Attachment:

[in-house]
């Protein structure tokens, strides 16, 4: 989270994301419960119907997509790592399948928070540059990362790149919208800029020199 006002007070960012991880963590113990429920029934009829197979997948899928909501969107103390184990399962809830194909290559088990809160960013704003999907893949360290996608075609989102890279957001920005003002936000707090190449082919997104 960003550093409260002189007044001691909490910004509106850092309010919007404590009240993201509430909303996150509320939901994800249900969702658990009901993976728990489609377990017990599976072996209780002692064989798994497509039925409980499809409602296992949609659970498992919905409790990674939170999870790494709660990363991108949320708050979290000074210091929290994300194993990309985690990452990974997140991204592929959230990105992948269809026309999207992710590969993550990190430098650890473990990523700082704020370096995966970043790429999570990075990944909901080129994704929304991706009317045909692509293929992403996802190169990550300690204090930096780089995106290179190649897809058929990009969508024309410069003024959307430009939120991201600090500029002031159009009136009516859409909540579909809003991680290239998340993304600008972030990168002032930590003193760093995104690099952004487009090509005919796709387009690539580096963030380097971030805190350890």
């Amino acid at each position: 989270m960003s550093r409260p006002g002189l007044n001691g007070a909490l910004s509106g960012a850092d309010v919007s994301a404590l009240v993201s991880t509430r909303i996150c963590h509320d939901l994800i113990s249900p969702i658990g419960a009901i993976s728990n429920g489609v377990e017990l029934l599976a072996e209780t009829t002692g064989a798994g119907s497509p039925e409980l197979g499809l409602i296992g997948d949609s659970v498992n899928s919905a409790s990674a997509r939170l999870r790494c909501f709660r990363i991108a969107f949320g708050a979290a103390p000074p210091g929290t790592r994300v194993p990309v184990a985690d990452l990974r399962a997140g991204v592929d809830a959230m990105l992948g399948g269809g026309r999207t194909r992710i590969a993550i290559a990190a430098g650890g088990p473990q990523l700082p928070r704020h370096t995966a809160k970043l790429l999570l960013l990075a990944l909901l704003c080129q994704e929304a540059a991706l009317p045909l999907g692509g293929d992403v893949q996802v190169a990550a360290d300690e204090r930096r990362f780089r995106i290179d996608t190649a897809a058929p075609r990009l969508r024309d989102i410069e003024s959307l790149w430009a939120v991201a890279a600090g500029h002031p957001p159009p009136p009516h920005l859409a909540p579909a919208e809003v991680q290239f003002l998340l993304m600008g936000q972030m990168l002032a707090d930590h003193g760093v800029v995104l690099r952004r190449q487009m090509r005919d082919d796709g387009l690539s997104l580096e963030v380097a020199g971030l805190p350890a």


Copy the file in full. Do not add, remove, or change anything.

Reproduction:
[in-house]
């Protein structure tokens, strides 16, 4: 989270994301419960119907997509790592399948928070540059990362790149919208800029020199 006002007070960012991880963590113990429920029934009829197979997948899928909501969107103390184990399962809830194909290559088990809160960013704003999907893949360290996608075609989102890279957001920005003002936000707090190449082919997104 960003550093409260002189007044001691909490910004509106850092309010919007404590009240993201509430909303996150509320939901994800249900969702658990009901993976728990489609377990017990599976072996209780002692064989798994497509039925409980499809409602296992949609659970498992919905409790990674939170999870790494709660990363991108949320708050979290000074210091929290994300194993990309985690990452990974997140991204592929959230990105992948269809026309999207992710590969993550990190430098650890473990990523700082704020370096995966970043790429999570990075990944909901080129994704929304991706009317045909692509293929992403996802190169990550300690204090930096780089995106290179190649897809058929990009969508024309410069003024959307430009939120991201600090500029002031159009009136009516859409909540579909809003991680290239998340993304600008972030990168002032930590003193760093995104690099952004487009090509005919796709387009690539580096963030380097971030805190350890």
């Amino acid at each position: 989270m960003s550093r409260p006002g002189l007044n001691g007070a909490l910004s509106g960012a850092d309010v919007s994301a404590l009240v993201s991880t509430r909303i996150c963590h509320d939901l994800i113990s249900p969702i658990g419960a009901i993976s728990n429920g489609v377990e017990l029934l599976a072996e209780t009829t002692g064989a798994g119907s497509p039925e409980l197979g499809l409602i296992g997948d949609s659970v498992n899928s919905a409790s990674a997509r939170l999870r790494c909501f709660r990363i991108a969107f949320g708050a979290a103390p000074p210091g929290t790592r994300v194993p990309v184990a985690d990452l990974r399962a997140g991204v592929d809830a959230m990105l992948g399948g269809g026309r999207t194909r992710i590969a993550i290559a990190a430098g650890g088990p473990q990523l700082p928070r704020h370096t995966a809160k970043l790429l999570l960013l990075a990944l909901l704003c080129q994704e929304a540059a991706l009317p045909l999907g692509g293929d992403v893949q996802v190169a990550a360290d300690e204090r930096r990362f780089r995106i290179d996608t190649a897809a058929p075609r990009l969508r024309d989102i410069e003024s959307l790149w430009a939120v991201a890279a600090g500029h002031p957001p159009p009136p009516h920005l859409a909540p579909a919208e809003v991680q290239f003002l998340l993304m600008g936000q972030m990168l002032a707090d930590h003193g760093v800029v995104l690099r952004r190449q487009m090509r005919d082919d796709g387009l690539s997104l580096e963030v380097a020199g971030l805190p350890a």